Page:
Hans3 writes: > Im a LISP beginner and I would like some help. > I have 2 problems that might be easy for an advanced programmer: Since this is not specific to clisp, but to Common Lisp, a better forum would be news:comp.lang.lisp =20 > 1. A function which will interpolate the values of 2 lists in a number = of > steps, so '(1 1 1 1 1) and '(0.5 1 1.5 2 3) would become: > ( 1.000 1.000 1.000 1.000 1.000 > 0.875 1.000 1.125 1.250 1.500 > 0.750 1.000 1.250 1.500 2.000 > 0.625 1.000 1.375 1.750 2.500 > 0.500 1.000 1.500 2.000 3.000 ) >=20 > How do I make this? Good question. How do YOU do this? =20 You've got three parameters, a from list, a to list, and a number of steps. So you should write a function: (defun interpolate (fromlist tolist numberofsteps) ...) ; fill in the ellipsis. What did you do to get the above example result?=20 (or, if given by your teacher, how would YOU do it with:=20 (interpolate '(0 0 0 0) '(1 2 3 4) 6) ?) One hint: it would be easier/more natural to generate interpolations "line by line": (interpolate '(0 0) '(3 6) 4) > ((0 0) (1 2) (2 4) (3 6)) If you want the result under the form (0 0 1 2 2 4 3 6), you can always concatenate the resulting sublists in a final step. What we have here is a division of the problem in two easier parts. It's easy ton concatenate lists, and it's easy (or at least easier than the original problem) to generate the interpolations "line by line"). > 2. A function that returns a list containing integers between sets of l= ower > and upper boundaries. For example: function 20 26 23 28 would return: > (20 21 22 23 24 25 26 27 28) > Any even number should be possible. Basically, the answer is the same;. How would YOU do it? How can you divide the problem in simplier subproblems? > 3. A random generator that chooses values form a list or a stackpile wi= thout > repeating any values until all have been used once. Idem. Do you really need to write a random generator (it's hard to do in computers). You could write a pseudorandom generator, but is it what's asked? (There is already a pseudo random generator function in Common Lisp). Perhaps what's asked is only to return the values from the stackpile in a random order? What we have here, is that you'd better know your programming language (and libraries), to be able to use existing operators to your purposes. (And also, becareful with specifications, they are often not precise enough and misleading). =20 > 4. A random generator that chooses values form a list or a stackpile wi= th a > specific weight. Example: (weight '(1 2 3) '(4 2 1)) means that 1 has a > weight of 4, 2 has a weight of 2 and 3 has a weight of 1, so 1 will be = twice > as much in a list that 2 and so on. Idem. =20 Hint: if you have a (pseudo) random generator giving integers between 0 and N1 inclusive in equiprobability, how do you map these integers to a set of N elements to keep the equiprobability? And would you map these N integers to another set of elements to get different probabilities? > I would grately appreciate if anyone could tell me how to do this, so I= can > figure out the rest I want to do. Please help me out! >=20 > Thanks, Hans =20 __Pascal Bourguignon__ http://www.informatimago.com/ READ THIS BEFORE OPENING PACKAGE: According to certain suggested versions of the Grand Unified Theory, the primary particles constituting this product may decay to nothingness within the next four hundred million years.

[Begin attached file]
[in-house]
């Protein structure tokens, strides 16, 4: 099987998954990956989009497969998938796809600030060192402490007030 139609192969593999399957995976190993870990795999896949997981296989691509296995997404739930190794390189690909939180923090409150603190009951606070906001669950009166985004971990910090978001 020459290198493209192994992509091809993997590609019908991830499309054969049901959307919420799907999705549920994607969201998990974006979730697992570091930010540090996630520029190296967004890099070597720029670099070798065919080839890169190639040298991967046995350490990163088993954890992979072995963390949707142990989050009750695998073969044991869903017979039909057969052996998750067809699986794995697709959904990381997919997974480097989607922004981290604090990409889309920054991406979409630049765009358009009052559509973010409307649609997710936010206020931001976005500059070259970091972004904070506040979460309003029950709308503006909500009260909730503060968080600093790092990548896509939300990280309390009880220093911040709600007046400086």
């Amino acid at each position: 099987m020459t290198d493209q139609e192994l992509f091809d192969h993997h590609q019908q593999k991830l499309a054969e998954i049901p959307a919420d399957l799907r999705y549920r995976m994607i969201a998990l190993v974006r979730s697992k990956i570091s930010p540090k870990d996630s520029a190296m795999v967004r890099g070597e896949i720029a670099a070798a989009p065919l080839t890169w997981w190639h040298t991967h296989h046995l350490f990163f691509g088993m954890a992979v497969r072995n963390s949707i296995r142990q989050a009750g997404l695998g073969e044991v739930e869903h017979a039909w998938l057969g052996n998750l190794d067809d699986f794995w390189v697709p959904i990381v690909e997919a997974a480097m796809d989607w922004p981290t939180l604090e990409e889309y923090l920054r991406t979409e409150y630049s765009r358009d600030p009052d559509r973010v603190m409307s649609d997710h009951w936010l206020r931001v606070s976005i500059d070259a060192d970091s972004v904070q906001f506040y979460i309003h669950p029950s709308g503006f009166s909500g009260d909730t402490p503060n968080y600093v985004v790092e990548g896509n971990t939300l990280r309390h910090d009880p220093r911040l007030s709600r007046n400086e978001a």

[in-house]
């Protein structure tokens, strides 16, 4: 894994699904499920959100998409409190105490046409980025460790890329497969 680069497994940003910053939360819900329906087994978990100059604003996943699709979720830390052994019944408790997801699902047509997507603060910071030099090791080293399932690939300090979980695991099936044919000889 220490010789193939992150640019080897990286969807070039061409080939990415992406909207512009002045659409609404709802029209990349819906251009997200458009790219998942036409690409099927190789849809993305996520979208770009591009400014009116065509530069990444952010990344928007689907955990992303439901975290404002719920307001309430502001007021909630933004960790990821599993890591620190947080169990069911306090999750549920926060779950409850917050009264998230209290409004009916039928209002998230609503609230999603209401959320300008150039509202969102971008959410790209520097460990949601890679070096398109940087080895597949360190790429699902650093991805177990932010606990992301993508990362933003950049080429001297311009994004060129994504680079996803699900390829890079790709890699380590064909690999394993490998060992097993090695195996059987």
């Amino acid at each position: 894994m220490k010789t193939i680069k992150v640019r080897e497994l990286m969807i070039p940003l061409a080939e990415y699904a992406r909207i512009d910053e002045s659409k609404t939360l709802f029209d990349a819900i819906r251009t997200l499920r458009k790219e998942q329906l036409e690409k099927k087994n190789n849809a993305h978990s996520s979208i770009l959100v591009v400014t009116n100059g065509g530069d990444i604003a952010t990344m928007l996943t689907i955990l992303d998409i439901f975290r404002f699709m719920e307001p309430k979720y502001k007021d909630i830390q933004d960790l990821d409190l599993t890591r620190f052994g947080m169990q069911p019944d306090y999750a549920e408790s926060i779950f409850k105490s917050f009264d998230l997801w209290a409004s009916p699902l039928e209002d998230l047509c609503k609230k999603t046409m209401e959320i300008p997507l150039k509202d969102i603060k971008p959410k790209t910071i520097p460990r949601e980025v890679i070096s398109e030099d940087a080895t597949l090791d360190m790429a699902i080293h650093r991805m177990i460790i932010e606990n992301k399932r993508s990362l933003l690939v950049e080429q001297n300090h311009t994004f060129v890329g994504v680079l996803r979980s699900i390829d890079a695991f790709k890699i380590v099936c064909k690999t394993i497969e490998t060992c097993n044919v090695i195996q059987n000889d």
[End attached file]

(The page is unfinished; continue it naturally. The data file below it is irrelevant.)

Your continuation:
From: Klaus Ebbe Grue <grue@di...>  20070122 09:13:21

;; Hi, ;; Im a LISP beginner and I would like some help. ;; I have 2 problems that might be easy for an advanced programmer: ; I wonder whether or not clisplist@... is the right ; place to ask such questions. But I had a little spare time this morning, ; so here is a partial answer to question 2 and 3 in case you want to ; write your program in a doityourselfstyle (which I think is a good ; idea until you are no longer a LISP beginner). (inpackage "COMMONLISPUSER") ;; 2. A function that returns a list containing integers between sets of ;; lower and upper boundaries. For example: function 20 26 23 28 would ;; return: (20 21 22 23 24 25 26 27 28) ; (integerinterval m n) returns the list (m m+1 m+2 ... n) provided ; that m and n are integers and m <= n. (defun integerinterval (m n) (if (< n m) nil (cons m (integerinterval (+ m 1) n)))) ; (integerinterval1 m n) also returns the list (m m+1 m+2 ... n) ; provided that m and n are integers and m <= n. But it runs faster. (defun integerinterval1 (m n) (integerinterval2 m n nil)) ; (integerinterval2 m n result) returns the list (m m+1 m+2 ... n) ; prepended to the list 'result'. (defun integerinterval2 (m n result) (if (< n m) result (integerinterval2 m ( n 1) (cons n result)))) ; The function above is 'tail recursive' in the sense that the very ; last thing it does when (< n m) is false is that it calls *itself*. ; The integerinterval function is not tail recursive: the last thing ; it does when (< n m) is false is that it calls 'cons'. Tail recursive ; functions happen to be faster than other functions on most systems. ; (question2 s) returns a list with all integers between the smallest and ; largest element of the nonempty list s of integers. As an example, ; (question2 '(20 26 23 28)) returns (20 21 22 23 24 25 26 27 28) (defun question2 (s) (integerinterval1 (apply 'min s) (apply 'max s))) ; The function above uses (apply 'min s) to apply the minimum function to ; the list s to get the smallest element of the list. If you want to do ; that 'yourself' you can use (smallestelement s) instead: (defun smallestelement (s) (if (atom (cdr s)) (car s) (min (car s) (smallestelement (cdr s))))) ; The smallestelement function above is *not* tail recursive. One can make ; it tail recursive and thereby faster using the same trick as the one I ; used for integerinterval above. ;; 3. A random generator that chooses values form a list or a stackpile ;; without repeating any values until all have been used once. ; The following is *not* a solution to your problem. Rather, I solve ; the related problem of constructing a random permutation of the ; integers from m inclusive to n exclusive. Hopefully, you can adapt ; the code to suit your needs ; (randompermutation m n) returns a random permutation of the numbers ; m,m+1,m+2,...,n1 provided that m and n are integers and m < n. (defun randompermutation (m n) (format t "randompermutation ~s ~s~%" m n) (if (= m ( n 1)) (list m) (randompermutation1 m (floor (+ m n) 2) n))) ; (randompermutation1 m d n) returns a random permutation of the numbers ; m,m+1,m+2,...,n1 provided that m, n, and d are integers and m < d < n. (defun randompermutation1 (m d n) (format t "randompermutation ~s ~s ~s~%" m d n) (randommerge ( d m) (randompermutation m d) ( n d) (randompermutation d n))) ; (randommerge l1 s1 l2 s2) returns a random merge of the lists s1 and s2 ; provided that l1 is the length of s1 and l2 is the length of s2. When ; merging a short and a long list it picks with largest probability from ; the long list. To get all permutations with even probability it is ; important to pick with probability l1/(l1+l2) from the list of length l1. (defun randommerge (l1 s1 l2 s2) (format t "randommerge ~s ~s~%" l1 l2) (if (= l1 0) s2 (if (= l2 0) s1 (if (< (random (+ l1 l2)) l1) (cons (car s1) (randommerge ( l1 1) (cdr s1) l2 s2)) (cons (car s2) (randommerge ( l2 1) (cdr s2) l1 s1)))))) ; Cheers, ; Klaus